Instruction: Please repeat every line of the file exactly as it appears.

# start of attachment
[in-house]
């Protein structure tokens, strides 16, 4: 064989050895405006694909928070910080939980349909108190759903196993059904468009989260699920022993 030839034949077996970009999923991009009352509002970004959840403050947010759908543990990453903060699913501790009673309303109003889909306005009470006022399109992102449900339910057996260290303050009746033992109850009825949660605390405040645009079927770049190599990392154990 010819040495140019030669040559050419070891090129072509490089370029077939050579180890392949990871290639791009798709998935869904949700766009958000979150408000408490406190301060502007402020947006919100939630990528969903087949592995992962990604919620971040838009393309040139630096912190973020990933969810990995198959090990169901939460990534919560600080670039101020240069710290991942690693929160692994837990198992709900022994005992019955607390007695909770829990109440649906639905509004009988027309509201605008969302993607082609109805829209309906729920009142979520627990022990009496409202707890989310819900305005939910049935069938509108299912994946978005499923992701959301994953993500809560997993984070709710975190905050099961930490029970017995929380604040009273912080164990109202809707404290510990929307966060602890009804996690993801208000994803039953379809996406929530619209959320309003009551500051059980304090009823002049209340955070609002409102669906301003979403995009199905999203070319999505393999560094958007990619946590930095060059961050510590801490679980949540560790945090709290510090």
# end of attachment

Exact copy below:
[in-house]
């Protein structure tokens, strides 16, 4: 064989050895405006694909928070910080939980349909108190759903196993059904468009989260699920022993 030839034949077996970009999923991009009352509002970004959840403050947010759908543990990453903060699913501790009673309303109003889909306005009470006022399109992102449900339910057996260290303050009746033992109850009825949660605390405040645009079927770049190599990392154990 010819040495140019030669040559050419070891090129072509490089370029077939050579180890392949990871290639791009798709998935869904949700766009958000979150408000408490406190301060502007402020947006919100939630990528969903087949592995992962990604919620971040838009393309040139630096912190973020990933969810990995198959090990169901939460990534919560600080670039101020240069710290991942690693929160692994837990198992709900022994005992019955607390007695909770829990109440649906639905509004009988027309509201605008969302993607082609109805829209309906729920009142979520627990022990009496409202707890989310819900305005939910049935069938509108299912994946978005499923992701959301994953993500809560997993984070709710975190905050099961930490029970017995929380604040009273912080164990109202809707404290510990929307966060602890009804996690993801208000994803039953379809996406929530619209959320309003009551500051059980304090009823002049209340955070609002409102669906301003979403995009199905999203070319999505393999560094958007990619946590930095060059961050510590801490679980949540560790945090709290510090």